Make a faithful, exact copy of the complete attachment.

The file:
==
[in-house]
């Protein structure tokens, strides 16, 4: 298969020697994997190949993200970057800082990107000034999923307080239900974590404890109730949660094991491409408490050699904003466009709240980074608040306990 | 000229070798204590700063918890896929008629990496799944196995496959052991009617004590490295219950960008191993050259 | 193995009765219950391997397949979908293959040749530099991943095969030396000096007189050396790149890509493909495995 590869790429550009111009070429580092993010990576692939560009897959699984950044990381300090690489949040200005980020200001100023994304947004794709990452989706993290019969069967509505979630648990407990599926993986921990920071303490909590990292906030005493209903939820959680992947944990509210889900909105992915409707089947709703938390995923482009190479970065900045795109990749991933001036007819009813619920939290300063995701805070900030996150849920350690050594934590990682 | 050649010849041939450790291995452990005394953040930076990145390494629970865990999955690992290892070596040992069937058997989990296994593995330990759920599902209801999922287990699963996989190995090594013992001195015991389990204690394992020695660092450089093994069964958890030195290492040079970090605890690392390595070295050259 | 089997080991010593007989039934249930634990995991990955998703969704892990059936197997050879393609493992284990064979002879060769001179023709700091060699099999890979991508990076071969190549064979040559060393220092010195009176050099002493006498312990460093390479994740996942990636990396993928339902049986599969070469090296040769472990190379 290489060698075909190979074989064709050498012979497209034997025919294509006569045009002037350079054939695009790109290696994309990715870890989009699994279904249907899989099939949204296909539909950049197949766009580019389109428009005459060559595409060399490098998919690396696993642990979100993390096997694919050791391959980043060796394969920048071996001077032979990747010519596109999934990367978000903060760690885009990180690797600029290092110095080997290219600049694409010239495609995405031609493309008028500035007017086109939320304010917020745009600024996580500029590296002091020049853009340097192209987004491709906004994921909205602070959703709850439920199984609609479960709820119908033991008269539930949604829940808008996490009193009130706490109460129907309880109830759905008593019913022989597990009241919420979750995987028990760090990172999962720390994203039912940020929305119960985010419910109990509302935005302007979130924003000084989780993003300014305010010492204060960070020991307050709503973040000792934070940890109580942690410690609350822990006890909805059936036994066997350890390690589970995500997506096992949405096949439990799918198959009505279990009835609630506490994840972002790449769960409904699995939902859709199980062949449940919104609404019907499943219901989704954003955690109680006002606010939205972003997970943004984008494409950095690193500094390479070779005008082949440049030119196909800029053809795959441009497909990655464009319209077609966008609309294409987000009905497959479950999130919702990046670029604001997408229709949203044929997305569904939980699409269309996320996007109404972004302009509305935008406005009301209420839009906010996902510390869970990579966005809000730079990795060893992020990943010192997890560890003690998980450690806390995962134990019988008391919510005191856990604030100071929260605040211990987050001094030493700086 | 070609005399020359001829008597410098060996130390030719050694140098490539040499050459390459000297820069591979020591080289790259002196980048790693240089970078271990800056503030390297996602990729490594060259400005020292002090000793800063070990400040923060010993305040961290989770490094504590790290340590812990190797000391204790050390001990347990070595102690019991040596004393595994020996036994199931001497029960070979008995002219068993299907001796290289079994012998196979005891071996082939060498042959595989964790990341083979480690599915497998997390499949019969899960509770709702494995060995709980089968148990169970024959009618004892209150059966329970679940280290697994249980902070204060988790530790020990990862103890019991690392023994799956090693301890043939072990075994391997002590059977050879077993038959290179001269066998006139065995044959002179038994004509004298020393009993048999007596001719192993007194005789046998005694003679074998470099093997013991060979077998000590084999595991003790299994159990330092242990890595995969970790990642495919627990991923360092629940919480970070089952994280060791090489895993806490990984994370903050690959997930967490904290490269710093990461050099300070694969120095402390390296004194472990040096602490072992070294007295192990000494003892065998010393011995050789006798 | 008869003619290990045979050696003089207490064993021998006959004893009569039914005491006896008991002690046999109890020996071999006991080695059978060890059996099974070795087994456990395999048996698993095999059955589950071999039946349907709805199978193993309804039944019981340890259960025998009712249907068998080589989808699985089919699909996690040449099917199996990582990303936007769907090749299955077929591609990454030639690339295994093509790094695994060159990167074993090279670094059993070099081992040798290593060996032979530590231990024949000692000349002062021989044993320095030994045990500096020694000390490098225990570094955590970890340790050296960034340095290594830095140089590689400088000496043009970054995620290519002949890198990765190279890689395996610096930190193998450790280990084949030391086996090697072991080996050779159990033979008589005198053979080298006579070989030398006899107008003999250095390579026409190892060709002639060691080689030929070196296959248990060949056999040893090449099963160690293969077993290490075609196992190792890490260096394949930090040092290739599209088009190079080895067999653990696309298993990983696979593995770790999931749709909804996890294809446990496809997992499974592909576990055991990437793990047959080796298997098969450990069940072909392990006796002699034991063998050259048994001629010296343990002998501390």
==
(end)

[in-house]
């Protein structure tokens, strides 16, 4: 298969020697994997190949993200970057800082990107000034999923307080239900974590404890109730949660094991491409408490050699904003466009709240980074608040306990 | 000229070798204590700063918890896929008629990496799944196995496959052991009617004590490295219950960008191993050259 | 193995009765219950391997397949979908293959040749530099991943095969030396000096007189050396790149890509493909495995 590869790429550009111009070429580092993010990576692939560009897959699984950044990381300090690489949040200005980020200001100023994304947004794709990452989706993290019969069967509505979630648990407990599926993986921990920071303490909590990292906030005493209903939820959680992947944990509210889900909105992915409707089947709703938390995923482009190479970065900045795109990749991933001036007819009813619920939290300063995701805070900030996150849920350690050594934590990682 | 050649010849041939450790291995452990005394953040930076990145390494629970865990999955690992290892070596040992069937058997989990296994593995330990759920599902209801999922287990699963996989190995090594013992001195015991389990204690394992020695660092450089093994069964958890030195290492040079970090605890690392390595070295050259 | 089997080991010593007989039934249930634990995991990955998703969704892990059936197997050879393609493992284990064979002879060769001179023709700091060699099999890979991508990076071969190549064979040559060393220092010195009176050099002493006498312990460093390479994740996942990636990396993928339902049986599969070469090296040769472990190379 290489060698075909190979074989064709050498012979497209034997025919294509006569045009002037350079054939695009790109290696994309990715870890989009699994279904249907899989099939949204296909539909950049197949766009580019389109428009005459060559595409060399490098998919690396696993642990979100993390096997694919050791391959980043060796394969920048071996001077032979990747010519596109999934990367978000903060760690885009990180690797600029290092110095080997290219600049694409010239495609995405031609493309008028500035007017086109939320304010917020745009600024996580500029590296002091020049853009340097192209987004491709906004994921909205602070959703709850439920199984609609479960709820119908033991008269539930949604829940808008996490009193009130706490109460129907309880109830759905008593019913022989597990009241919420979750995987028990760090990172999962720390994203039912940020929305119960985010419910109990509302935005302007979130924003000084989780993003300014305010010492204060960070020991307050709503973040000792934070940890109580942690410690609350822990006890909805059936036994066997350890390690589970995500997506096992949405096949439990799918198959009505279990009835609630506490994840972002790449769960409904699995939902859709199980062949449940919104609404019907499943219901989704954003955690109680006002606010939205972003997970943004984008494409950095690193500094390479070779005008082949440049030119196909800029053809795959441009497909990655464009319209077609966008609309294409987000009905497959479950999130919702990046670029604001997408229709949203044929997305569904939980699409269309996320996007109404972004302009509305935008406005009301209420839009906010996902510390869970990579966005809000730079990795060893992020990943010192997890560890003690998980450690806390995962134990019988008391919510005191856990604030100071929260605040211990987050001094030493700086 | 070609005399020359001829008597410098060996130390030719050694140098490539040499050459390459000297820069591979020591080289790259002196980048790693240089970078271990800056503030390297996602990729490594060259400005020292002090000793800063070990400040923060010993305040961290989770490094504590790290340590812990190797000391204790050390001990347990070595102690019991040596004393595994020996036994199931001497029960070979008995002219068993299907001796290289079994012998196979005891071996082939060498042959595989964790990341083979480690599915497998997390499949019969899960509770709702494995060995709980089968148990169970024959009618004892209150059966329970679940280290697994249980902070204060988790530790020990990862103890019991690392023994799956090693301890043939072990075994391997002590059977050879077993038959290179001269066998006139065995044959002179038994004509004298020393009993048999007596001719192993007194005789046998005694003679074998470099093997013991060979077998000590084999595991003790299994159990330092242990890595995969970790990642495919627990991923360092629940919480970070089952994280060791090489895993806490990984994370903050690959997930967490904290490269710093990461050099300070694969120095402390390296004194472990040096602490072992070294007295192990000494003892065998010393011995050789006798 | 008869003619290990045979050696003089207490064993021998006959004893009569039914005491006896008991002690046999109890020996071999006991080695059978060890059996099974070795087994456990395999048996698993095999059955589950071999039946349907709805199978193993309804039944019981340890259960025998009712249907068998080589989808699985089919699909996690040449099917199996990582990303936007769907090749299955077929591609990454030639690339295994093509790094695994060159990167074993090279670094059993070099081992040798290593060996032979530590231990024949000692000349002062021989044993320095030994045990500096020694000390490098225990570094955590970890340790050296960034340095290594830095140089590689400088000496043009970054995620290519002949890198990765190279890689395996610096930190193998450790280990084949030391086996090697072991080996050779159990033979008589005198053979080298006579070989030398006899107008003999250095390579026409190892060709002639060691080689030929070196296959248990060949056999040893090449099963160690293969077993290490075609196992190792890490260096394949930090040092290739599209088009190079080895067999653990696309298993990983696979593995770790999931749709909804996890294809446990496809997992499974592909576990055991990437793990047959080796298997098969450990069940072909392990006796002699034991063998050259048994001629010296343990002998501390």